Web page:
1. Brilliance of a Language
2. Over You (Roxy Music)
3. The Attraction of the Opposites
4. The Bill (The Memory Fades remix) *
- Remix by The Memory Fades
5. The Attraction of the Opposites (Radio edit)
*bonus track available on CD
Just as 2020 begins to finally wind down and the music business pumps out pop froth and supermarket shelf greatest hits, Sunday Records and Kocliko throw us a lifeline with this finely polished jewel of an e.p. from Spain's Lost Tapes.
Coolly artful, The Tapes (as I'm sure absolutely no one calls them) seem to be all about capturing and soundtracking those small moments lost in time but forever replaying in your subconscious memory, fleeting glances across an empty room, missed communication, lost opportunities, or maybe I'm projecting...
The dreamlike Brilliance of a Language coasts in on eastern flavoured synthesised strings and manages to walk the line between comfort and unease while LT sing of a mystery protagonist who waits and waits as the hours pass, like some frozen figure in an Edward Hopper painting.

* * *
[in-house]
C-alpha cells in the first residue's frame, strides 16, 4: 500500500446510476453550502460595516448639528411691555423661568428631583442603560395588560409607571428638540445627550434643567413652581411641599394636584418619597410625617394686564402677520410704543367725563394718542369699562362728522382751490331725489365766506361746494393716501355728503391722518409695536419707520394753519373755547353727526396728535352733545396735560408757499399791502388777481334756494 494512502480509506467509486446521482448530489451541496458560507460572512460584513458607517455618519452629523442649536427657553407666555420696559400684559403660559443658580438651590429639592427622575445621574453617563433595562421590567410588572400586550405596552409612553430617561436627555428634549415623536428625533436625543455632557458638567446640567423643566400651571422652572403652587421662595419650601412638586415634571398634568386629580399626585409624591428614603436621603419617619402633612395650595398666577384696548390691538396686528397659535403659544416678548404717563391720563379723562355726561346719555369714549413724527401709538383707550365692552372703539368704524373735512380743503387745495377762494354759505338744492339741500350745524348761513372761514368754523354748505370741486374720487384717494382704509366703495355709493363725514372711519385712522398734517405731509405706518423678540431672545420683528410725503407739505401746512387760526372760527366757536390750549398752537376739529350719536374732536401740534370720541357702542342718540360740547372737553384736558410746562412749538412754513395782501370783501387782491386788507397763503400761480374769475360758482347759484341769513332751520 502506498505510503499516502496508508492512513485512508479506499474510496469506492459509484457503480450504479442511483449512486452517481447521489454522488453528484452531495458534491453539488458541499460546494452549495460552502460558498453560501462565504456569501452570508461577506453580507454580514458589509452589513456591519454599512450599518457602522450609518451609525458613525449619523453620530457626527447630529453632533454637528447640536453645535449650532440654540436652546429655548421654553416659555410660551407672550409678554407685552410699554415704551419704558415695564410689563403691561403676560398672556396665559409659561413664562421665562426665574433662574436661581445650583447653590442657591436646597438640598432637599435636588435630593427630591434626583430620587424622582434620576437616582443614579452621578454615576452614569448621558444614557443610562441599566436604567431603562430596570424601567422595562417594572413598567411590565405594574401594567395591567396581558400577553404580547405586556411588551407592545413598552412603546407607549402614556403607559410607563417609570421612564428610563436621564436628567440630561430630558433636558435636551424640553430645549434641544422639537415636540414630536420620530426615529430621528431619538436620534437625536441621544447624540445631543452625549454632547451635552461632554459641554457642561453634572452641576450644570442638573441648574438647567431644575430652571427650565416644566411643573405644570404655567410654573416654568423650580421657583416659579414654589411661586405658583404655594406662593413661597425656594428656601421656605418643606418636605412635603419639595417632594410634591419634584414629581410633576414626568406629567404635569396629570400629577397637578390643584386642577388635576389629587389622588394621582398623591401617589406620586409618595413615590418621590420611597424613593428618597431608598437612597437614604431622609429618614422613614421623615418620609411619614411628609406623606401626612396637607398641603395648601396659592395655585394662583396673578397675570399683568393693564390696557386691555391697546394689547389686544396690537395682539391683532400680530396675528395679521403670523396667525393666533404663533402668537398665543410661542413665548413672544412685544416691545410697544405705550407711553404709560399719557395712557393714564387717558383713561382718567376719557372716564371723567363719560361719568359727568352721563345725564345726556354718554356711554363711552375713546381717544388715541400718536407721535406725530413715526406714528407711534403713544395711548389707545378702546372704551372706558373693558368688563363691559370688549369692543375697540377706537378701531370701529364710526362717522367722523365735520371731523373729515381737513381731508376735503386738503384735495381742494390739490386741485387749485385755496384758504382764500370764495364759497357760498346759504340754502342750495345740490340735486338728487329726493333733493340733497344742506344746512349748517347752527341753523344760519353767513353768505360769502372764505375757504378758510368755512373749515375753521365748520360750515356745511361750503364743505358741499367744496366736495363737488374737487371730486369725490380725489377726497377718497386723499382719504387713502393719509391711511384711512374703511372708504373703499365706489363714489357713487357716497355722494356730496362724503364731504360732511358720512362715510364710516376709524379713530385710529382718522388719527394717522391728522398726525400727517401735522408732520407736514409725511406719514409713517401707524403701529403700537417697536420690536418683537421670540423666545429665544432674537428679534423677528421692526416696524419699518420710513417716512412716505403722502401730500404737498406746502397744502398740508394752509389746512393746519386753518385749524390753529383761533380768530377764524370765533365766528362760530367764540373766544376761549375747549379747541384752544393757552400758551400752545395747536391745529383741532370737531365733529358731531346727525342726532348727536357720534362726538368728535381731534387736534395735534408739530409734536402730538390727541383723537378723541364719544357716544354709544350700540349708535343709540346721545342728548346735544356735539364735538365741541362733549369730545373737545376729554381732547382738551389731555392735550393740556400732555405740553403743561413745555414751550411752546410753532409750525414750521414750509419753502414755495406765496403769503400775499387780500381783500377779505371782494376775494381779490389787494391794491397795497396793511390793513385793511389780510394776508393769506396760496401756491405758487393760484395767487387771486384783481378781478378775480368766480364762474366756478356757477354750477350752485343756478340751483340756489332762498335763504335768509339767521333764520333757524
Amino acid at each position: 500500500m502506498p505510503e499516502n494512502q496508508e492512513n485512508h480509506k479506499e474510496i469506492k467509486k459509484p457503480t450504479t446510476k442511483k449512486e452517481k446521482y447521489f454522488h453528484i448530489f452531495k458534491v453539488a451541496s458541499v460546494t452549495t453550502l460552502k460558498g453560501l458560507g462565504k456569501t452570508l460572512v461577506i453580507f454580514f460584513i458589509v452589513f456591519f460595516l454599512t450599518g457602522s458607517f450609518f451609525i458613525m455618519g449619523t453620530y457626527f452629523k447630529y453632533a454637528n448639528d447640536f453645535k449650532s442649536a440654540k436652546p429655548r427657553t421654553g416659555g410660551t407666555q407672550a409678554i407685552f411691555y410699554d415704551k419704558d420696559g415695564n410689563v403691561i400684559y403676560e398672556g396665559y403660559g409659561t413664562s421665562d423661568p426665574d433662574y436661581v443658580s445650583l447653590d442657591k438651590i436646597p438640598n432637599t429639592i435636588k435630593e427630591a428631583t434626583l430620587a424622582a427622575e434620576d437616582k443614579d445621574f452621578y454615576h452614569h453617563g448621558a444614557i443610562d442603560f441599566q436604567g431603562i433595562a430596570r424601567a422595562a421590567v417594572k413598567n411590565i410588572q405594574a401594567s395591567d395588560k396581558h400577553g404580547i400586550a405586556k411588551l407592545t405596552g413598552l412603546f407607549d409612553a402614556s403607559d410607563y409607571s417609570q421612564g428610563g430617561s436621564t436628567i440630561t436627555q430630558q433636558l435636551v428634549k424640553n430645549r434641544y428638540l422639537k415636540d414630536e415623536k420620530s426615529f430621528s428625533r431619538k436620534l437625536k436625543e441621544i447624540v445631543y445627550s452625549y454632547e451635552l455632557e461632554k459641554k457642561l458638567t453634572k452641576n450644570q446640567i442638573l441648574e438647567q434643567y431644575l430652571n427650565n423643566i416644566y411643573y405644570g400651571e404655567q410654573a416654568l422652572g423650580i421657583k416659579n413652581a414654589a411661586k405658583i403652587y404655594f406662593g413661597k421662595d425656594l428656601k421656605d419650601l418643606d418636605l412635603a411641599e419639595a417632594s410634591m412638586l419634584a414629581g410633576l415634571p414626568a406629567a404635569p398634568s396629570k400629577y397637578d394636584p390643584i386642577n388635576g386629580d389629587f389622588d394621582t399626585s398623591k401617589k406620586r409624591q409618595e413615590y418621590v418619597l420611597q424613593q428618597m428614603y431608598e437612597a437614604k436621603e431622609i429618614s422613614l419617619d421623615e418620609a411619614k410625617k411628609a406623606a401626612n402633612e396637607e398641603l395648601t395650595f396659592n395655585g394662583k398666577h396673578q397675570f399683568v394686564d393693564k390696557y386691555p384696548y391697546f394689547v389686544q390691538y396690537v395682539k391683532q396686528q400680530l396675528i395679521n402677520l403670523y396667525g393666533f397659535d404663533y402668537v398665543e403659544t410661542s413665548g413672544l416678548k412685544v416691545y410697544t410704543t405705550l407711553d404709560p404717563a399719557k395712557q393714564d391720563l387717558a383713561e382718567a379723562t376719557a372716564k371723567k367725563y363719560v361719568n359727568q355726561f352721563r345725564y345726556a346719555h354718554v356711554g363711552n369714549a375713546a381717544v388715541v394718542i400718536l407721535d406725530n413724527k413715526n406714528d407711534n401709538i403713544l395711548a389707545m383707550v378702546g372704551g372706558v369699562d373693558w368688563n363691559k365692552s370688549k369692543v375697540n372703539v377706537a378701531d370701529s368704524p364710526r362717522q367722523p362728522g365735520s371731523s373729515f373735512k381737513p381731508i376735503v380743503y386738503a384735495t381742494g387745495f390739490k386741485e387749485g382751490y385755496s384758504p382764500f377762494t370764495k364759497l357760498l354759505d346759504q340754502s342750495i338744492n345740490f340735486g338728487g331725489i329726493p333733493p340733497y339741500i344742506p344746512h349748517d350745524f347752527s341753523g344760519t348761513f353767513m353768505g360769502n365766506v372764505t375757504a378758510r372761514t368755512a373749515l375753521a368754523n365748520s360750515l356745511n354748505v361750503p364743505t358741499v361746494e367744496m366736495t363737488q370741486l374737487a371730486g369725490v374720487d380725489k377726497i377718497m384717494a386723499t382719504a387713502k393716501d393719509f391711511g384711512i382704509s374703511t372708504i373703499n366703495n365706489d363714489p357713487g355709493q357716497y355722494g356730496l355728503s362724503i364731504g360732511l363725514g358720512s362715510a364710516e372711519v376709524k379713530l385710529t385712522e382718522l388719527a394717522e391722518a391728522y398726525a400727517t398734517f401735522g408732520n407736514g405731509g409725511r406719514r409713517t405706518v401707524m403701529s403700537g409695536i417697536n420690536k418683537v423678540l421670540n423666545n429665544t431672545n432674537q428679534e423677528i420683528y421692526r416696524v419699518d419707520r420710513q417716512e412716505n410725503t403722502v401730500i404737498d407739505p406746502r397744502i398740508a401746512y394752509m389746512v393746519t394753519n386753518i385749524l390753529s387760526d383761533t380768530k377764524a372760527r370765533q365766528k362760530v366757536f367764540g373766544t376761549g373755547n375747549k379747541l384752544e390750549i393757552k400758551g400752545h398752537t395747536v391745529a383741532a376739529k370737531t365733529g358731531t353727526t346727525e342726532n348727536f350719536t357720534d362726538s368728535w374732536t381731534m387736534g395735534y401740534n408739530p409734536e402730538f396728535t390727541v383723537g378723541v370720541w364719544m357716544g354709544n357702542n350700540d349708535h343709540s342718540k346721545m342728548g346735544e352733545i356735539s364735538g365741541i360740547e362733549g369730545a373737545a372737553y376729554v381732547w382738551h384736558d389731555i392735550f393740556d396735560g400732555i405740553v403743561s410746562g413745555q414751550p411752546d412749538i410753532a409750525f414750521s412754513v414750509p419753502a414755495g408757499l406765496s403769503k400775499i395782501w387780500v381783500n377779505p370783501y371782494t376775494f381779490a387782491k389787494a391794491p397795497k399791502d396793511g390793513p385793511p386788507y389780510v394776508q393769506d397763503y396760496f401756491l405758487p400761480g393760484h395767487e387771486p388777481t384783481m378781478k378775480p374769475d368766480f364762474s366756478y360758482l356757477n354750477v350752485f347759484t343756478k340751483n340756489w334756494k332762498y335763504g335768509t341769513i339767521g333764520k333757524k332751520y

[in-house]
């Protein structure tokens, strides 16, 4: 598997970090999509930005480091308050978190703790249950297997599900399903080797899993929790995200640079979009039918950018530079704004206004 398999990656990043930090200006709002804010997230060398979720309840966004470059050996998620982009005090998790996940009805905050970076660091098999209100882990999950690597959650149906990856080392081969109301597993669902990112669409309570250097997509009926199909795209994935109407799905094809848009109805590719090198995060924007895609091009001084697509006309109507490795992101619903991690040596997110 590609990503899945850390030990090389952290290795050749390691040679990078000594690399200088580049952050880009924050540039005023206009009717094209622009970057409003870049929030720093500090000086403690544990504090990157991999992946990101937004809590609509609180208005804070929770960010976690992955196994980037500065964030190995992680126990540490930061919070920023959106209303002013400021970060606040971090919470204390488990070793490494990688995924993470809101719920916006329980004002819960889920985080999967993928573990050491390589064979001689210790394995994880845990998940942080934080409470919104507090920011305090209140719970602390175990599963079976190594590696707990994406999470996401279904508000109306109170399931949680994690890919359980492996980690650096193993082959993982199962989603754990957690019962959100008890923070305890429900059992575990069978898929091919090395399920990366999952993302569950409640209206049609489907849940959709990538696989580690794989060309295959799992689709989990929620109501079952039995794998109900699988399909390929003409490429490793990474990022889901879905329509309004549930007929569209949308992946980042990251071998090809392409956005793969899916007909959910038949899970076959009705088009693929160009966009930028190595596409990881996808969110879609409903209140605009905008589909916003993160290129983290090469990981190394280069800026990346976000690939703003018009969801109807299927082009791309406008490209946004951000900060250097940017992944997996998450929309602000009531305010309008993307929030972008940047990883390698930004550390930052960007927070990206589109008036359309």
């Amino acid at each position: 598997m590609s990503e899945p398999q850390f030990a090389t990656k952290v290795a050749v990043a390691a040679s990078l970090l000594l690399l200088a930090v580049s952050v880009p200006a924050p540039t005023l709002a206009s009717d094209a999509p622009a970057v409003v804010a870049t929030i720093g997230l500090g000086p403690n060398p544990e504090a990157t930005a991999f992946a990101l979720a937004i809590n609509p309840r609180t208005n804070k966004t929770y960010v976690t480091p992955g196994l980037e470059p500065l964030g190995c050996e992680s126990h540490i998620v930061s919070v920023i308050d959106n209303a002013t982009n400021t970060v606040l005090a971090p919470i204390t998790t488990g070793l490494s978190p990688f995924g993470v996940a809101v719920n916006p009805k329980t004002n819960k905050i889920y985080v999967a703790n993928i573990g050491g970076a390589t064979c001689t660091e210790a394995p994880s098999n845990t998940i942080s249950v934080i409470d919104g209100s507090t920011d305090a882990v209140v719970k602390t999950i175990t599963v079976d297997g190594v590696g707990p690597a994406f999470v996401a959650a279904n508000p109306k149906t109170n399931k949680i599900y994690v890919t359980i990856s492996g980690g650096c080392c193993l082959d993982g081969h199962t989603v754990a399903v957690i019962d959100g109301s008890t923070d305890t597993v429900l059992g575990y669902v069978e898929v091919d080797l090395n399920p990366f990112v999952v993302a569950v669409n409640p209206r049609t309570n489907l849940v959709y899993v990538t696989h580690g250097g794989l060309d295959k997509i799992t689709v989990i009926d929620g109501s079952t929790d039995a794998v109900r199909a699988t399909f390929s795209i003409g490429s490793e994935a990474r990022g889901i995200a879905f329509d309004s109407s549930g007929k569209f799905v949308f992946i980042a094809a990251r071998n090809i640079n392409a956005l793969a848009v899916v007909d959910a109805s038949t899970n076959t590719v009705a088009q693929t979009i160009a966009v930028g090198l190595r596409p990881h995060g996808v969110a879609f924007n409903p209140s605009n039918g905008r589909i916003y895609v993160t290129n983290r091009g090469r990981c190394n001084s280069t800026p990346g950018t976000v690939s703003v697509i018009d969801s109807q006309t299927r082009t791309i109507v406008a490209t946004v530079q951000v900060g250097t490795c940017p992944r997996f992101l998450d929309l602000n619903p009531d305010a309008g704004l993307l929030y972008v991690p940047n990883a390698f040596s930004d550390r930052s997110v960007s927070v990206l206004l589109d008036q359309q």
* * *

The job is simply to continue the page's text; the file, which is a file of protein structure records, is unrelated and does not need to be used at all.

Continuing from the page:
When I saw the track listing I thought it would be great if Over You was a Roxy cover and... it is. Full marks for choosing a song from later, less cool but still great, Roxy Music, when the stoic melancholy of the sad lover had seeped into everything Ferry touched.
Sounding at first like an indie pop version of Suicide's Dream Baby Dream, complete with chugging rhythm box and Farfisa flavoured synth tones, Lost Tapes successfully locate the wistful heart of Over You and deliver an aural sigh of bittersweet ennui. By this point Bryan had distilled his lyrics to the bare bones of existential doubt, so no surprise to find an opening line that whispers, 'Oh baby this is nowhere.' That it fits in seamlessly and doesn't overshadow their own songs speaks volumes.
But this is an e.p, so there's more; The Attraction of the Opposites glides through the ether on a delicious mix of crystalline synths and discrete jangle, gently probing bass dipping in and out. A delicately devastating song that circles through your mind, ebbing and flowing across six and a half minutes that feel over in a flash. How often can you say that?
There is beauty here for those who want it and, as a bonus, a sly tip-off in the direction of the 'greatest writer you've never read', James Salter.
Once again, music that opens doors to experience. - by Simon Heavisides
released December 4, 2020